“I think as his confidence builds, which those two kicks build a lot of confidence, and you see his leg, you know, that ball could have been good from 50 and 55 to be honest with you,” Helton said. “He hit another couple out here today that I thought were exceptional, with great length. We were sitting at 43, and the ball was easily from 52, 53 and he made it. So, the more confidence he gains, and we gain in him, yeah, there will be those opportunities to kick long field goals. You know, he’s proven it in games.”
Jackie Jones and Marvell Tell blocked kicks in the field goal portion of practice.
Among the guests at practice were former Trojan quarterbacks Jim Hardy and John Mazur.
Helton talks Darnold on final drive of regulation against Texas
When we talked to Sam about that last drive he was matter-of-fact, like, ‘hey, we practice that every Thursday.’ To me there was nothing matter-of-fact about that situation – 45 seconds. When you look at the film, how do you look at that?
He made some great plays, but I mean it goes back to your training and execution, and you not getting caught up in the moment. But all 11 kids on the field, I mean you look at it, you complete a dig, you get down after you get a first down, you spike the ball immediately to stop the clock, you identify a one-on-one matchup with Stephen Carr and a MIKE linebacker, you hit it with a great pass, got down, went ahead and spiked the ball. And then you hit another one. Three plays, we went from the 35-yard-line to the 13, and it gave us two shots at the end zone. Do they practice all the time? Yes. But at the end of the day they also have to execute it in that frame, and they did. So, credit to the kids. They did a great job.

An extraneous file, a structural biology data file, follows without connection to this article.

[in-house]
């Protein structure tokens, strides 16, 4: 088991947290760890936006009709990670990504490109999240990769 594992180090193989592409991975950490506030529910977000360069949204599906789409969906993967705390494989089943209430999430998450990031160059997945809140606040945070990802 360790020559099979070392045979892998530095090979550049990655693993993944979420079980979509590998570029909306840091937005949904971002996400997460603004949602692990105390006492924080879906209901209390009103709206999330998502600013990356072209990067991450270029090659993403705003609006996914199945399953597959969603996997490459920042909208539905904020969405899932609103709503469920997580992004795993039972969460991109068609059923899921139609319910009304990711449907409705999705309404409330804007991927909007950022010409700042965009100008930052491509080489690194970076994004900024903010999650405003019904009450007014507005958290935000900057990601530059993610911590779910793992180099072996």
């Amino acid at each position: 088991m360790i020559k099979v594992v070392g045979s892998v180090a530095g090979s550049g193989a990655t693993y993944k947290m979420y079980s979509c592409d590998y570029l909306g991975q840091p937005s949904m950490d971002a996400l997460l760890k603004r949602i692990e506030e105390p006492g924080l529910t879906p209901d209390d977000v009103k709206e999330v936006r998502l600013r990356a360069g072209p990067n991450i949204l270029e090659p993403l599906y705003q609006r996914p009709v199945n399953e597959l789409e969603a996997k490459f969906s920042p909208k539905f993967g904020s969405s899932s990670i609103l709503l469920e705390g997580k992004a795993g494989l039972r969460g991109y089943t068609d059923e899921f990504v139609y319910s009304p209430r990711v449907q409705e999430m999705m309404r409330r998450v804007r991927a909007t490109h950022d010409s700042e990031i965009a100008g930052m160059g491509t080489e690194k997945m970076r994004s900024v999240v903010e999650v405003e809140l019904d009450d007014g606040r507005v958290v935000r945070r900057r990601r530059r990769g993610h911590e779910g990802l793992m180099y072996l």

On the play before the field goal, did you communicate to Darnold that if he completes a pass short of the end zone, you don’t have a time out?
Any time that we sprint, you saw it in the Rose Bowl too. There were seven seconds left in the Rose Bowl prior to halftime. We know that we can end up taking about five to six seconds on a sprint, so basically you’re going to carry the ball five to seven steps as a quarterback. On a sprint, if it’s not there, you throw it away. So, he put the ball in a place where it was us or nobody. There was eight seconds left. It took six to get rid of it. Two seconds on the clock, and we kicked the field goal. Great job of situational mastery by him.